After all the opening spectacle died down, all the commemorative pennants were handed out, Canadian Prime Minister Pierre Trudeau dropped the puck and the national anthems were sung, hockey fans throughout Canada (and the Western world) were expecting Team Canada, a collective NHL all-star team boasting the likes of Phil Esposito, Frank Mahovlich and Ken Dryden, to put a drubbing on the Soviet team, made up of unheard “amateur” players who played hockey only as part of their army or police service. This was to be an easy sweep for Team Canada, to show the world once and for all who truly owns the game.
Oh, how wrong Canada was. The Soviets were for real, and they proved it with a drubbing of their own, to take Game 1 of the Summit Series, along with the International Hockey Lineal Championship.
Game 1 started out swimmingly for Team Canada, as was expected – Phil Esposito batted a flying puck out of the air past Vladislav Tretyak only 30 seconds in to the first period, and by the ten minute mark Canada had pulled ahead 2-0 on a Paul Henderson goal. But even with the score as it was, it was obvious that the Soviets were having no problem outskating, outchecking and outright outplaying Team Canada, and on two quick goals from Yevgeni Zemin, and a shorthanded 2-on-1 breakaway goal from Vladimir Petrov, the Red Army pulled even at 2-2 after twenty minutes. The second period only made things worse for Team Canada, as Tretyak shook off the two early goals to play sharp, and Canada’s physical style was proving fruitless against the smooth, speedy Soviets. and two second period goals from Valeri Kharlamov had the Soviets up 4-2 after forty minutes.
Canadian coach Harry Sinden changed his lines and strategy for the third period, which initially seemed to pay dividends when Bobby Clarke netted a goal midway through the third to make the score 4-3. And while it seemed Canada would equalize on an Yvan Cournoyer tally, the shot hit the post, and the ensuing rush from the Soviets resulted in a Boris Mikhailov to put the USSR back on top 5-3. As Canadian goalie Ken Dryden would later explain it, Canada went into “panic mode” from there, scrambling at chances that weren’t there, and leaving the Soviets wide open to pounce. Zimin netted his second of the game with just over five minutes remaining, and Alexander Yakushev put the final nail in the coffin with 90 seconds to go.
The hockey world was nothing short of stunned – viewers in North America watched in horror as the NHL’s elite were shredded to bits by so-called “amateurs,” with Canadian players, coaches and experts unable to explain what had just happened. with the Montréal Sunday Express’ front page the next day simply proclaiming “WE LOST.” Meanwhile, viewers in the USSR celebrated through the night over the victory, as while they may not have been surprised that their national heroes could dispatch of Team Canada, they perhaps did not expect such an easy victory.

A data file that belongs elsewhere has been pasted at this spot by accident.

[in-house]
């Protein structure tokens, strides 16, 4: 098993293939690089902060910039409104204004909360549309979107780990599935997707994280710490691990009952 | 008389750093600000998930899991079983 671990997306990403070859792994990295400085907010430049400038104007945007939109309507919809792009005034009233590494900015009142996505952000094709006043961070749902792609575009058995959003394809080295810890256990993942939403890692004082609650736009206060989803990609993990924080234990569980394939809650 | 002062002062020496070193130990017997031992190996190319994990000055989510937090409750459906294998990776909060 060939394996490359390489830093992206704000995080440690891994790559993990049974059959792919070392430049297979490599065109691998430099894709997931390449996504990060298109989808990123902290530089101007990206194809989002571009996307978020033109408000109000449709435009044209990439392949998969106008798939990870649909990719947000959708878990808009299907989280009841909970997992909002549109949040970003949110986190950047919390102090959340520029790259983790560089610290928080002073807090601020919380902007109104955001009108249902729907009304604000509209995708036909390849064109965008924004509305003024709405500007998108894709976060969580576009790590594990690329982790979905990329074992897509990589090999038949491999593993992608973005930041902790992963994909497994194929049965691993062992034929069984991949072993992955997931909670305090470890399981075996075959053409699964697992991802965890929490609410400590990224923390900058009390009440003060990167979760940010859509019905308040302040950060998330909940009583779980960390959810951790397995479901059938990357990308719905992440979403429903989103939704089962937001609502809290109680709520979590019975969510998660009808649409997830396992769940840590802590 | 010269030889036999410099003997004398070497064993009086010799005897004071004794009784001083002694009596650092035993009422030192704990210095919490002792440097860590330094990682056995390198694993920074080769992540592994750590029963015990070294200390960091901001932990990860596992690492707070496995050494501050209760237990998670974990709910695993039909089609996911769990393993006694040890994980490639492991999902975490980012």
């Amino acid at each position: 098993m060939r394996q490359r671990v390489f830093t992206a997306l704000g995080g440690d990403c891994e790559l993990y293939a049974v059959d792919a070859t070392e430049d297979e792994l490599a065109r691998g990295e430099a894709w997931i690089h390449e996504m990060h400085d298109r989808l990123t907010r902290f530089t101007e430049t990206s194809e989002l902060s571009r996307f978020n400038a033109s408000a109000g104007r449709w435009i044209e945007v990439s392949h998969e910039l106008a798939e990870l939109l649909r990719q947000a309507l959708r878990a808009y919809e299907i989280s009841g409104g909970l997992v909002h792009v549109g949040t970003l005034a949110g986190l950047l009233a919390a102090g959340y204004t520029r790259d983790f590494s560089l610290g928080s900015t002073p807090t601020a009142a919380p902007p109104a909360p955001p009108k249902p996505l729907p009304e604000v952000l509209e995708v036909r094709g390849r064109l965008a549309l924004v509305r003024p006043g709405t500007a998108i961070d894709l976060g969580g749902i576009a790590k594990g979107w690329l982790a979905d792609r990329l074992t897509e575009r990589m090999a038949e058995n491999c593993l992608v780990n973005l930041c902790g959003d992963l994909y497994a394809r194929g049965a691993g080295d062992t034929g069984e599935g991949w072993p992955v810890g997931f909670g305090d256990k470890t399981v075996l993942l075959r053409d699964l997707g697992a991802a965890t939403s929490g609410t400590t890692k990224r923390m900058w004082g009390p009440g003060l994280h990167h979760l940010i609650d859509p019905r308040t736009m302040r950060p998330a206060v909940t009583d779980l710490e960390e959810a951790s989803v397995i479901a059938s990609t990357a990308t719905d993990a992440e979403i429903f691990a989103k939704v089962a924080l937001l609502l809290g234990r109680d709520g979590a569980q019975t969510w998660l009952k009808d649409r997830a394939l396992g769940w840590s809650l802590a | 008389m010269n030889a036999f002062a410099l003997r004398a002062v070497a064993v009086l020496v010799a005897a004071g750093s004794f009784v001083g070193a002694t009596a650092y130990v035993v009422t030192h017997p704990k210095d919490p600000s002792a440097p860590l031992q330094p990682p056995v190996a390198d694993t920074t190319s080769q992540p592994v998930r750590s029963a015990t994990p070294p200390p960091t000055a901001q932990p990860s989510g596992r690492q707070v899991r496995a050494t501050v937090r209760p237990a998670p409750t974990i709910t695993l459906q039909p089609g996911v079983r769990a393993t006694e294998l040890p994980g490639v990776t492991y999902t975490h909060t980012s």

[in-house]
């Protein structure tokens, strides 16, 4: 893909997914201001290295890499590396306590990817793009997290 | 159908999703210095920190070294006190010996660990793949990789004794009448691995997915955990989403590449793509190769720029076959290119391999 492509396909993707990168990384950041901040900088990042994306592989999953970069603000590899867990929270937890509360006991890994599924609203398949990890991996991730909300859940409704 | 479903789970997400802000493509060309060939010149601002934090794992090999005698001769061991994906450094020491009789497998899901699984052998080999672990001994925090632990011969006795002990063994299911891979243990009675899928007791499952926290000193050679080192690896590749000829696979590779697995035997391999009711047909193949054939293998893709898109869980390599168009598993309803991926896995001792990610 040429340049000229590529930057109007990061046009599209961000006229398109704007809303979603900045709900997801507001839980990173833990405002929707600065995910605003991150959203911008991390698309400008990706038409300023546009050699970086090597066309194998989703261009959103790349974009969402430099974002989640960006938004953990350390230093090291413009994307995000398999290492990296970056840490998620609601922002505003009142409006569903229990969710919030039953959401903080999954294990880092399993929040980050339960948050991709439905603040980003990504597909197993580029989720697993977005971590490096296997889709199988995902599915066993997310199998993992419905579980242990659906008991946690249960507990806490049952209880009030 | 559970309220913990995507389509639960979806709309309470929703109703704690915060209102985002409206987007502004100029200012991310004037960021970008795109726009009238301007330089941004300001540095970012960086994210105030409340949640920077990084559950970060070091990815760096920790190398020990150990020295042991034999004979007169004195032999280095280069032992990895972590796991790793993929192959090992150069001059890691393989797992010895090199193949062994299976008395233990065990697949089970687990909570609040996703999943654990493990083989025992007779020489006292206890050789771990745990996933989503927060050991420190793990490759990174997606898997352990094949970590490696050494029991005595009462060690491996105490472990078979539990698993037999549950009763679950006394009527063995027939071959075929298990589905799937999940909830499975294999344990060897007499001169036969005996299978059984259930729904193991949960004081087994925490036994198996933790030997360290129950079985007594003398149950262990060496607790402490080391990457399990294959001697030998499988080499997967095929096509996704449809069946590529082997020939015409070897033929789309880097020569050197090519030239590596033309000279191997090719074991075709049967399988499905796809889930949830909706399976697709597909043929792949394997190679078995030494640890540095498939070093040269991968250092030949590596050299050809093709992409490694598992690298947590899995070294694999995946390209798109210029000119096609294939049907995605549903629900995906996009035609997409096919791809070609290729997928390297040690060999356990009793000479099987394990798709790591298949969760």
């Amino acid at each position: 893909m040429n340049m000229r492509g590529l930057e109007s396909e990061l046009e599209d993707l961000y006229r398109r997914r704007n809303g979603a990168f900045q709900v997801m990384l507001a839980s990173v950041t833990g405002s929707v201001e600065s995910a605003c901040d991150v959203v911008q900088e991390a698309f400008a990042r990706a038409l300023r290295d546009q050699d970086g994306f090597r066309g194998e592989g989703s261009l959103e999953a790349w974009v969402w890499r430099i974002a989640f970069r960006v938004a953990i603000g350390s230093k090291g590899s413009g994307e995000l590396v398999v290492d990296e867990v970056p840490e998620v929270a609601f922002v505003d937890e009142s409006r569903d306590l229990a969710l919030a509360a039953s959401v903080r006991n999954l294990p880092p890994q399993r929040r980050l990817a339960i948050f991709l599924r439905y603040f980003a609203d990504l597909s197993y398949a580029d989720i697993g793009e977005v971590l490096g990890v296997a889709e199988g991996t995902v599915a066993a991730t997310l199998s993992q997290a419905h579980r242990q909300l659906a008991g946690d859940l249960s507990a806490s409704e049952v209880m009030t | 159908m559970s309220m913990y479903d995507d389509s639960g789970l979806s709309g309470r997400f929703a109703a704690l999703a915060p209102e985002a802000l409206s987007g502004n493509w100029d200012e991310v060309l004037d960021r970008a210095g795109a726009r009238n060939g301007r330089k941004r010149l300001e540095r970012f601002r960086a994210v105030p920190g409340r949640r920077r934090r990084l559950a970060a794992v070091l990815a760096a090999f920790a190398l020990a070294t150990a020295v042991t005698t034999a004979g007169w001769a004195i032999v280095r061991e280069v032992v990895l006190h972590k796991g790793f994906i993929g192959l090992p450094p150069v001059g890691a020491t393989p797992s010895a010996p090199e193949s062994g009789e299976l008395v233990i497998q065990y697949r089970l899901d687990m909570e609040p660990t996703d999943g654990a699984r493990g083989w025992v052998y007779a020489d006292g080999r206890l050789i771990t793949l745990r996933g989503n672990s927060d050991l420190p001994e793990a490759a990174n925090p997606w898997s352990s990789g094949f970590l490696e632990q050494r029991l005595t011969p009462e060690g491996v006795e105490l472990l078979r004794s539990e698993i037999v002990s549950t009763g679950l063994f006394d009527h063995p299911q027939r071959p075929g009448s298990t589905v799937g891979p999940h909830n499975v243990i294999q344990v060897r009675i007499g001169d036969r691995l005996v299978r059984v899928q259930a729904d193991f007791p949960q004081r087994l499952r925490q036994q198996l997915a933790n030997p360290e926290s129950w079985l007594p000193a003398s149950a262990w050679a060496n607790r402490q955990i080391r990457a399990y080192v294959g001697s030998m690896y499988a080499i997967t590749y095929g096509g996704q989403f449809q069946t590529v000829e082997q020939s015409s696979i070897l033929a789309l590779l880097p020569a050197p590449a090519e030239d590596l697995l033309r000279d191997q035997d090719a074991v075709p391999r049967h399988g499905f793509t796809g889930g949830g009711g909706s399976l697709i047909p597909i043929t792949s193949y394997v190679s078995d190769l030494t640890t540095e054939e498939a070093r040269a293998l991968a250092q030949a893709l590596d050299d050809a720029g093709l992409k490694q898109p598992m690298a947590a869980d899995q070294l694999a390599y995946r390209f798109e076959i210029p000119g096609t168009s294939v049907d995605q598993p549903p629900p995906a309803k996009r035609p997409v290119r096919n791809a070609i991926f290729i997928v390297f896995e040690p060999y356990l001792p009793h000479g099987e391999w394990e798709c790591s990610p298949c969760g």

Due to Canada’s refusal to play in any international games over disagreements with the IIHF over the use of professional players, Canada entered the Summit Series as IHLC champions, a title they won in January 1970, but did not end up defending for two and a half years. The Soviet victory in Game 1 won the IHLC for the USSR for the 12th time, their first reign since the 1969 World Championships in Stockholm. The USSR would go on to lose the IHLC back to Canada in Game 2, and the IHLC would change hands a total of four times throughout the series.
00:30 – GOAL – P. Esposito (F. Mahovlich, Bergman)
01:03 – PEN – Henderson, tripping
06:32 – GOAL – Henderson (Clarke)
07:04 – PEN – Yakushev, tripping
11:40 – GOAL – Zimin (Yakushev, Shadrin)
15:11 – PEN – Mikhailov, tripping
17:19 – PEN – Ragulin, tripping
17:28 – SH GOAL – Petrov (Mikhailov)
22:40 – GOAL – Kharlamov (Maltsev)
25:16 – PEN – Clarke, slashing
30:38 – GOAL – Kharlamov (Maltsev)
32:53 – PEN – Lapointe, slashing
48:22 – GOAL – Clarke (Ellis, Henderson)
53:32 – GOAL – Mikhailov (Blinov)
54:29 – GOAL – Zimin
54:45 – PEN – Kharlamov, high sticking
58:37 – GOAL – Yakushev (Shadrin)
59:41 – PEN – Lapointe, cross checking
W: Tretyak (29-32)
L: Dryden (23-30)
SHOTS ON GOAL
10+10+10 = 30
10+10+12 = 32
Goaltenders: Vladislav Tretyak, Viktor Zinger. Defence: Alexander Gusev, Viktor Kuzkin, Vladimir Lutchenko, Yuri Lyapkin, Yevgeni Paladiev, Alexander Ragulin, Gennadi Tsygankov. Forwards: Yuri Blinov, Valeri Kharlamov, Alexander Maltsev, Boris Mikhailov (C), Yevgeni Mishakov, Vladimir Petrov, Vladimir Shadrin, Vladimir Vikulov, Alexander Yakushev, Yevgeni Zimin.
Goaltenders: Ken Dryden, Tony Esposito. Defence: Don Awrey, Gary Bergman, Guy Lapointe, Brad Park, Rod Seiling. Forwards: Red Berenson, Bobby Clarke, Yvan Cournoyer, Ron Ellis, Phil Esposito (A), Rod Gilbert, Vic Hadfield, Paul Henderson, Frank Mahovlich (A), Peter Mahovlich, Jean Ratelle (A), Mickey Redmond.
|SOVIET UNION||vs.||CANADA (C)|
(+ 4 ties)
|First IHLC Meeting (URS vs. CAN)
URS 7-2 CAN – 03/07/1954 – WC – Stockholm
|Previous IHLC Meeting (URS vs. CAN)
URS 5-1 CAN – 01/03/1968 – CT – Winnipeg
|Last IHLC Game
CAN 2-1 TCH – 01/04/1970 – EX – Ottawa
|Next IHLC Game
CAN 4-1 URS – 09/04/1972 – SS – Toronto
Photo Credit: Team Canada 1972: The Official 40th Anniversary Celebration – IIHF – HHOF – IOC